San Salvador, Argentina transit workers on strike
On Friday, Nov. 27, over 500 striking public transit workers marched in San Salvador de Jujuy, capital of Jujuy Province in northwestern Argentina, demanding the payment of back wages.
The protest took place on the fourth day of a transit strike. The transit workers walked out in defiance of a conciliatory arbitration ruling from the labor ministry. The public transit companies have resisted paying back wages. Instead they are lobbying for transit fare increases and government subsidies.
Tacoma, Washington health care workers strike over PPE and staffing
Over 100 doctors, physician assistants and nurse practitioners who work at 20 clinics operated by the MultiCare health system in the Tacoma, Washington, area carried through a two-day strike starting Nov. 23, protesting a lack of essential protective equipment, excessive hours and patient overload. In particular, the workers have been demanding management provide secure and tight-fitting N95 masks, as opposed to the loose-fitting surgical masks that do not sufficiently protect against aerosolized coronavirus.
The company has forbidden doctors from bringing personal N95 masks in to work. And to add further insult, MultiCare announced as the strike unfolded that it would provide increased access to N95 masks to other workers in its system, but not to striking clinic workers.
The Union of American Physicians and Dentists (UAPD) called the selective distribution “discriminatory.” The UAPD charges, “MultiCare’s assembly-line approach and emphasis on profits poses a serious public health threat, especially as COVID-19 cases spike throughout the region.”
Matthew Carey, a striking physician assistant, came down with the virus after the first day of picketing. He says he sees between 15 and 30 COVID-suspected cases on a daily basis.
Meanwhile, MultiCare was hit by a coronavirus outbreak at its Auburn Medical Center that killed two patients. During the period Nov. 5–20, over a dozen patients contracted the infection while 12 workers tested positive.
MultiCare has sought to sidestep the strikers’ demands concerning masks by claiming its providers “have adequate PPE.” The Centers for Disease Control loophole calls N95 respirators a “preferred” PPE, but labels other lose-fitting face masks as an “acceptable alternative.”
ACLU files suit against Hastings, Nebraska meatpacker for failure to take measures to protect workers against COVID-19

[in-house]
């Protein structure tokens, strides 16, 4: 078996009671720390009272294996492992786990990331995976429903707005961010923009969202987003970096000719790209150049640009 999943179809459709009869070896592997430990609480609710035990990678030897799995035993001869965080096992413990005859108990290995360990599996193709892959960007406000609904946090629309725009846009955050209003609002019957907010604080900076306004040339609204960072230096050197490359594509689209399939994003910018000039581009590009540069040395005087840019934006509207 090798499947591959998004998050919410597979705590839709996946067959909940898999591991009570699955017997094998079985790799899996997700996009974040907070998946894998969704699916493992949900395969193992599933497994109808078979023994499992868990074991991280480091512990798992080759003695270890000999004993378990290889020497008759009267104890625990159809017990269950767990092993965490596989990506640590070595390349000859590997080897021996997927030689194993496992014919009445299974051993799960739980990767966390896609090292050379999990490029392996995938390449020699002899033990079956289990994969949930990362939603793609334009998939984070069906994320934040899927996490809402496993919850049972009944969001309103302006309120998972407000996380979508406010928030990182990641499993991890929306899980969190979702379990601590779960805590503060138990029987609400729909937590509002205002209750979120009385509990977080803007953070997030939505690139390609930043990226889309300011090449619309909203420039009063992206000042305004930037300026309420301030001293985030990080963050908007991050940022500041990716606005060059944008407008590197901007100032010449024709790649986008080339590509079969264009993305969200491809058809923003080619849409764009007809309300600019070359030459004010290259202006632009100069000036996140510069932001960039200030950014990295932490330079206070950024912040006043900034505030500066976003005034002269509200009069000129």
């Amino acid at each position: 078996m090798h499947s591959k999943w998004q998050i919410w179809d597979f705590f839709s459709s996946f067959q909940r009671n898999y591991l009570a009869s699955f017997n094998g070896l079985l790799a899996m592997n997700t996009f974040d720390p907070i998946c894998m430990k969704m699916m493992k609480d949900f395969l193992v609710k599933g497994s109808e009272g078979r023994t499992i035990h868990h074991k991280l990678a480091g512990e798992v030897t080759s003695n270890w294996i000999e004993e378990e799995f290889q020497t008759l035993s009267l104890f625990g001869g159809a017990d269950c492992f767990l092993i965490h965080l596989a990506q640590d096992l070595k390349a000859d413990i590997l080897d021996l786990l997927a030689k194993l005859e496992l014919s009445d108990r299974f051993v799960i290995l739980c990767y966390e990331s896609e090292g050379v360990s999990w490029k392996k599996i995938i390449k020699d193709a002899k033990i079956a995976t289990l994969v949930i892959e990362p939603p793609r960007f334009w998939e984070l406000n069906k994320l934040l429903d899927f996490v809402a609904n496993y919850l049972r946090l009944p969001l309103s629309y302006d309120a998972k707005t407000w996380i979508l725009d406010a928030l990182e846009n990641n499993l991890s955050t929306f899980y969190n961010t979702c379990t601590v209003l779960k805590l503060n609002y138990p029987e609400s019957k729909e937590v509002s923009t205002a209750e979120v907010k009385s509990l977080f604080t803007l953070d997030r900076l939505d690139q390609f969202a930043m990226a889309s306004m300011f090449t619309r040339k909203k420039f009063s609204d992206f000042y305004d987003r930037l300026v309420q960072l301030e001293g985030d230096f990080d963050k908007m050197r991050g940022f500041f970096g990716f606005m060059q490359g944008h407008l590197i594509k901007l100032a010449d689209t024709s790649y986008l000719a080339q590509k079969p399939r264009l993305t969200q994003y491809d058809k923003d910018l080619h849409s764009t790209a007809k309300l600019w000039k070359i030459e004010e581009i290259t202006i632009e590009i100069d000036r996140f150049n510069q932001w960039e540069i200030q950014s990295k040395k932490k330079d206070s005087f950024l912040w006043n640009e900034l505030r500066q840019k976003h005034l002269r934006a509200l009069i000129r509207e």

The American Civil Liberties Union (ACLU) filed a federal lawsuit Nov. 23 against the meatpacking plant Noah’s Ark Processors in Hastings, Nebraska, charging the company with a “shocking indifference to its employees and the community by failing to take common-sense steps to protect them from the spread of COVID-19.” The suit represents a number of workers from the plant.
The ACLU said Noah’s Ark made no effort to socially distance the more than 300 workers in the plant or replace soiled facemasks. The company has not installed plexiglass dividers, checked employees’ temperatures upon arrival to the plant or established higher sanitation precautions in the plant. Workers who contracted COVID-19 were pressured to continue working, despite visible coronavirus symptoms.
Labour board forces end to Hydro-Quebec overtime ban
A provincial labour tribunal ruled last week that the refusal of workers at the Bersimis hydroelectric generating station and dam to perform evening and weekend overtime was illegal. The workers at the complex 300 kilometers northeast of Quebec City had refused overtime assignments since Nov. 4. Workers had complained of the grueling working conditions, but Hydro-Quebec management merely told the court that the overtime refusals would “affect production.” This was enough for the tribunal to outlaw the job action.
Hydro-Quebec is the fourth largest producer of hydroelectric power in the world. As a state-owned crown corporation it employs 20,000 workers across the province. It annually provides at least $2.3 billion in dividends to its sole shareholder—the Government of Quebec—which also sets and enforces the labour regulations that the Bersimis workers revolted against.